As I'm typing this post, I'm wearing my "Race for the Light" t-shirt. It has a blue background with a reindeer in the front. I had a great time and am proud to be one of 450 people to participate in a very worthwhile event. Hopefully, events like this one will go a long way to eliminate the evil that is domestic abuse.
Again, I want to wish everyone a very Merry Christmas. My next post will hopefully be sometime this weekend. Good running to you during this holiday season!
November 26, 2008: Fall 5Ks and Thanksgiving Fun Run
Hi Northland Runner readers! I'm back after a two month "vacation." Actually, this is my first visit to my parents' home and my personal computer since the first weekend of October, and I'm looking forward to write about running again. Usually after I run a fall marathon (in past years Whistlestop, this year Fox Cities), I back off my running significantly. Some reasons (or excuses) are shorter days, less motivation due to fewer events, and, most importantly, my 47 year old body just needs a rest. However, I still was able to run three 5K events in the Fox Cities area that I'm going to discuss briefly here.
The first one actually occurred one block from my home. The annual Omro Fox Trot 5K run was held on Saturday, October 11 (same day as Whistlestop). Although the event is relatively small in numbers (about 50 total for the 5K and 1 Mile runs), the course is well supported with a water station at the Omro Police Station and two time splits. The course is actually one of the most demanding 5Ks I run all year with an incline just before mile 1 and a double-layer hill between miles 1 and 2 with another small incline right before mile 2. I actually got to the mile 1 marker under 8 minutes but my pace slowed down as the race went on. My finishing time was just under 27:30, which was OK because I only ran sparingly since my marathon. There was plenty of water, Gatorade, and bananas at the finish line courtesy of the local Piggly Wiggly.
My second 5K was a last-minute decision. I was planning to go to Saxon on the weekend of October 25 but the National Weather Service of Duluth was calling for lake-effect snow for the Hurley-Ashland area. Therefore, I canceled the trip home and drove that Saturday morning to Appleton for the Freaky 5K sponsored by the Appleton YMCA. The event was well-attended with about 150 runners and walkers. The course was much gentler than the Omro run with one steep downhill at the start immediately followed with one uphill; otherwise, the course was flat. Although my overall time was slower than at Omro (just over 28 minutes), I ran consistent 9:10 miles throughout the race so I was pleased with running a solid, consistent pace. The post-race buffet was really good with fruit, cookies, bagels, and even Starbucks!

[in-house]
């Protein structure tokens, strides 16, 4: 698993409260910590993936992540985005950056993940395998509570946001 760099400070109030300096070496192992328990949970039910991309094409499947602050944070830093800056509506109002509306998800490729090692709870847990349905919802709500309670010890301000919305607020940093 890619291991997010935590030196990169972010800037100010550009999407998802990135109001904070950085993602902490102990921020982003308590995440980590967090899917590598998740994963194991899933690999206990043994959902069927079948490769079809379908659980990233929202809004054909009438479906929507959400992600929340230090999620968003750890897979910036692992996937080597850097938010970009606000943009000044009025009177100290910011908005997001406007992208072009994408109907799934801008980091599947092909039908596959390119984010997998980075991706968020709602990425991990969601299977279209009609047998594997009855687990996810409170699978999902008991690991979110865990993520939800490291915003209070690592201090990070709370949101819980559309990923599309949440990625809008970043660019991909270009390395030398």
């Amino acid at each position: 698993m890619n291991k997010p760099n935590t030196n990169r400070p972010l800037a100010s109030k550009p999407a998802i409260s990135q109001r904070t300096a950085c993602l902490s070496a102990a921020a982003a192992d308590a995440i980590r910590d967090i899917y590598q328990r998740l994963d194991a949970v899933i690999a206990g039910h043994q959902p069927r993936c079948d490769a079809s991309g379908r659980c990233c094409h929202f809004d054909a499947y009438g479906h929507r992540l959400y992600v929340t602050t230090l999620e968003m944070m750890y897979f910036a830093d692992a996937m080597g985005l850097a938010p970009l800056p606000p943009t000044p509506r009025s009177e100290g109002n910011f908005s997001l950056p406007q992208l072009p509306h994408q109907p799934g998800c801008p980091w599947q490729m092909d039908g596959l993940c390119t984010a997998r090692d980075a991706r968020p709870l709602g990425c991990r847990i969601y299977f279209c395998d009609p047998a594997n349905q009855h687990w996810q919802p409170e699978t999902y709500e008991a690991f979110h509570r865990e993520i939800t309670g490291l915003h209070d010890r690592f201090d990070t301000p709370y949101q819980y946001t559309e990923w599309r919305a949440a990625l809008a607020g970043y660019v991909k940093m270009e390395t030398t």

My last 5K was the St. Joe's Food Pantry Run held in downtown Menasha on Saturday, November 1. What's unique about this run that it uses the Portsmouth scoring system. Basically, the runners are sent off in waves based on age, and the first runner crossing the finish line regardless of wave is declared the winner. It's pretty exciting when you start the race and almost immediately pass people left and right; then a few moments later people are starting to pass you left and right! The course is flat throughout with the runners making a loop around the Fox River Trestle Bridge. I finished my best time of the three 5Ks with a 27:16 time. Finally, the St. Joe's Run has the best post-race buffet of all my runs, bar none!
As most of you may be aware by reading my previous posts, I'm big on traditions. Tomorrow, I'm going to run with a lot of longtime friends in Ironwood, MI for the annual Thanksgiving fun run. I've been participating in this fun event since the late 1990's. The location has varied from year to year; for years, it was held near the ABR cross-country ski trails. This year, it will be held at the house of Will and Marianne Andresen in downtown Ironwood. The fun run usually has loops of six miles and four miles. I usually prefer the shorter loop so I can have first digs on all the food (usually pot luck)! This year, I'm bringing peanut butter bars. It's a great way for me to jump start my Thanksgiving day before eating turkey with my family and watching football.
Finally, I want to wish everyone (bloggers and readers) at Northland Runner a very happy Thanksgiving. I know many of you are going to participate in a run in Duluth on Thanksgiving, so good luck and please be sure to thank the organizers and volunteers who are setting aside part of their holiday to put on the event. Good running to you, and again Happy Thanksgiving!
September 26, 2008: Fox Cities Marathon Weekend (Full Marathon)